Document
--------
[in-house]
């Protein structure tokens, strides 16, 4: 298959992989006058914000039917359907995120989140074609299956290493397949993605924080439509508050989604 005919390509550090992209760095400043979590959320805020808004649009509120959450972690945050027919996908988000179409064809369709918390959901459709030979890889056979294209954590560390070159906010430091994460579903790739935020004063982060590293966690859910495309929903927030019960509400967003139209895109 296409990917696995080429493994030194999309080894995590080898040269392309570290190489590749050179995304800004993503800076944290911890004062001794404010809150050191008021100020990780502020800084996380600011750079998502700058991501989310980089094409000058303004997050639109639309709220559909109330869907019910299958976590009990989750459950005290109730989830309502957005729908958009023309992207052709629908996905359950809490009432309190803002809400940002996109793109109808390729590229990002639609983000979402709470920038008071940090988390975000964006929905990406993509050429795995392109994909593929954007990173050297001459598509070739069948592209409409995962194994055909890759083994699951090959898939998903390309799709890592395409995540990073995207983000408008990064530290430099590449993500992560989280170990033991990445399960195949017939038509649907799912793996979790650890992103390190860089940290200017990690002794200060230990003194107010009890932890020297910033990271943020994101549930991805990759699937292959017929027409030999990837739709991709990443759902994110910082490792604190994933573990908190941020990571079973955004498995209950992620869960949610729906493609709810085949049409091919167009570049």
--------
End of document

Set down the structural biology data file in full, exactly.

[in-house]
């Protein structure tokens, strides 16, 4: 298959992989006058914000039917359907995120989140074609299956290493397949993605924080439509508050989604 005919390509550090992209760095400043979590959320805020808004649009509120959450972690945050027919996908988000179409064809369709918390959901459709030979890889056979294209954590560390070159906010430091994460579903790739935020004063982060590293966690859910495309929903927030019960509400967003139209895109 296409990917696995080429493994030194999309080894995590080898040269392309570290190489590749050179995304800004993503800076944290911890004062001794404010809150050191008021100020990780502020800084996380600011750079998502700058991501989310980089094409000058303004997050639109639309709220559909109330869907019910299958976590009990989750459950005290109730989830309502957005729908958009023309992207052709629908996905359950809490009432309190803002809400940002996109793109109808390729590229990002639609983000979402709470920038008071940090988390975000964006929905990406993509050429795995392109994909593929954007990173050297001459598509070739069948592209409409995962194994055909890759083994699951090959898939998903390309799709890592395409995540990073995207983000408008990064530290430099590449993500992560989280170990033991990445399960195949017939038509649907799912793996979790650890992103390190860089940290200017990690002794200060230990003194107010009890932890020297910033990271943020994101549930991805990759699937292959017929027409030999990837739709991709990443759902994110910082490792604190994933573990908190941020990571079973955004498995209950992620869960949610729906493609709810085949049409091919167009570049």